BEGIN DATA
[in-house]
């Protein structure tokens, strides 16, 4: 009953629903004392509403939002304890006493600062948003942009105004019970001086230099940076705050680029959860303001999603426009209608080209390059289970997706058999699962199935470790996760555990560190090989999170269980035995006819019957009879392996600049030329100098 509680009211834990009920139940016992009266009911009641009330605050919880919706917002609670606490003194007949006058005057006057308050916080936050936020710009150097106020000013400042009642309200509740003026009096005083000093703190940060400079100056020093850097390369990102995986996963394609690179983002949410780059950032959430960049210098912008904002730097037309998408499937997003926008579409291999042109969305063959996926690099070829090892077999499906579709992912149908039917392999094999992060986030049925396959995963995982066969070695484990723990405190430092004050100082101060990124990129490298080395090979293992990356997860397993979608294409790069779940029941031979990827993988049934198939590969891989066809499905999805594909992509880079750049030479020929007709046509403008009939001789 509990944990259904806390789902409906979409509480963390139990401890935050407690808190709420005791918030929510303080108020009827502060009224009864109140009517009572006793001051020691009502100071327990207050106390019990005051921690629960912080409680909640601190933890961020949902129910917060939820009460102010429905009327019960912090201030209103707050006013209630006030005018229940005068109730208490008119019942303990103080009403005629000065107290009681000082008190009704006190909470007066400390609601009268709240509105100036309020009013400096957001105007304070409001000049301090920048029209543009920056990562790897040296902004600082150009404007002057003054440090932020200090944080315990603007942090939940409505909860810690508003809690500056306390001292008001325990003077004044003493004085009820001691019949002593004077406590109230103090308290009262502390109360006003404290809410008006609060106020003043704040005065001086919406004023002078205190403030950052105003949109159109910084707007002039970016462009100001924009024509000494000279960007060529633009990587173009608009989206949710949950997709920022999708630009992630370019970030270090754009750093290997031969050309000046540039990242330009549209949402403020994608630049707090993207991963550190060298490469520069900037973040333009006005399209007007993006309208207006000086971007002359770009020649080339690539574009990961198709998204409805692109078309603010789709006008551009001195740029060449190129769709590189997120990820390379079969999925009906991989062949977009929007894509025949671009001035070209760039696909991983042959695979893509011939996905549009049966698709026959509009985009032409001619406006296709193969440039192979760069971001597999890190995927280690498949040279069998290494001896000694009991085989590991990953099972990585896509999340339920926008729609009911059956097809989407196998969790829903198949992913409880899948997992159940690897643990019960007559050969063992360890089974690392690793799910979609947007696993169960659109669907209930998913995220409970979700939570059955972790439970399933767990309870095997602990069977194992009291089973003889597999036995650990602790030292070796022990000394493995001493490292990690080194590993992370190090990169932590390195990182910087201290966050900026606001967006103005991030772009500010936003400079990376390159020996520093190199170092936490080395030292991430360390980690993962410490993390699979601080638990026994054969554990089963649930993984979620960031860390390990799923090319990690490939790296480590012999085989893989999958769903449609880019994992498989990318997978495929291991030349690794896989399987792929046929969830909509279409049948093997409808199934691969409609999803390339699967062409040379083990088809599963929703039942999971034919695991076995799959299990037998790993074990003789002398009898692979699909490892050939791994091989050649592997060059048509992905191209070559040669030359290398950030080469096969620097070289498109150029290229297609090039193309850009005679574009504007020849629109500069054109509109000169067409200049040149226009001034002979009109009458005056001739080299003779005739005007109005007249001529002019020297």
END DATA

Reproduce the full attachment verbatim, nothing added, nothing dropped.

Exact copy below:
[in-house]
């Protein structure tokens, strides 16, 4: 009953629903004392509403939002304890006493600062948003942009105004019970001086230099940076705050680029959860303001999603426009209608080209390059289970997706058999699962199935470790996760555990560190090989999170269980035995006819019957009879392996600049030329100098 509680009211834990009920139940016992009266009911009641009330605050919880919706917002609670606490003194007949006058005057006057308050916080936050936020710009150097106020000013400042009642309200509740003026009096005083000093703190940060400079100056020093850097390369990102995986996963394609690179983002949410780059950032959430960049210098912008904002730097037309998408499937997003926008579409291999042109969305063959996926690099070829090892077999499906579709992912149908039917392999094999992060986030049925396959995963995982066969070695484990723990405190430092004050100082101060990124990129490298080395090979293992990356997860397993979608294409790069779940029941031979990827993988049934198939590969891989066809499905999805594909992509880079750049030479020929007709046509403008009939001789 509990944990259904806390789902409906979409509480963390139990401890935050407690808190709420005791918030929510303080108020009827502060009224009864109140009517009572006793001051020691009502100071327990207050106390019990005051921690629960912080409680909640601190933890961020949902129910917060939820009460102010429905009327019960912090201030209103707050006013209630006030005018229940005068109730208490008119019942303990103080009403005629000065107290009681000082008190009704006190909470007066400390609601009268709240509105100036309020009013400096957001105007304070409001000049301090920048029209543009920056990562790897040296902004600082150009404007002057003054440090932020200090944080315990603007942090939940409505909860810690508003809690500056306390001292008001325990003077004044003493004085009820001691019949002593004077406590109230103090308290009262502390109360006003404290809410008006609060106020003043704040005065001086919406004023002078205190403030950052105003949109159109910084707007002039970016462009100001924009024509000494000279960007060529633009990587173009608009989206949710949950997709920022999708630009992630370019970030270090754009750093290997031969050309000046540039990242330009549209949402403020994608630049707090993207991963550190060298490469520069900037973040333009006005399209007007993006309208207006000086971007002359770009020649080339690539574009990961198709998204409805692109078309603010789709006008551009001195740029060449190129769709590189997120990820390379079969999925009906991989062949977009929007894509025949671009001035070209760039696909991983042959695979893509011939996905549009049966698709026959509009985009032409001619406006296709193969440039192979760069971001597999890190995927280690498949040279069998290494001896000694009991085989590991990953099972990585896509999340339920926008729609009911059956097809989407196998969790829903198949992913409880899948997992159940690897643990019960007559050969063992360890089974690392690793799910979609947007696993169960659109669907209930998913995220409970979700939570059955972790439970399933767990309870095997602990069977194992009291089973003889597999036995650990602790030292070796022990000394493995001493490292990690080194590993992370190090990169932590390195990182910087201290966050900026606001967006103005991030772009500010936003400079990376390159020996520093190199170092936490080395030292991430360390980690993962410490993390699979601080638990026994054969554990089963649930993984979620960031860390390990799923090319990690490939790296480590012999085989893989999958769903449609880019994992498989990318997978495929291991030349690794896989399987792929046929969830909509279409049948093997409808199934691969409609999803390339699967062409040379083990088809599963929703039942999971034919695991076995799959299990037998790993074990003789002398009898692979699909490892050939791994091989050649592997060059048509992905191209070559040669030359290398950030080469096969620097070289498109150029290229297609090039193309850009005679574009504007020849629109500069054109509109000169067409200049040149226009001034002979009109009458005056001739080299003779005739005007109005007249001529002019020297």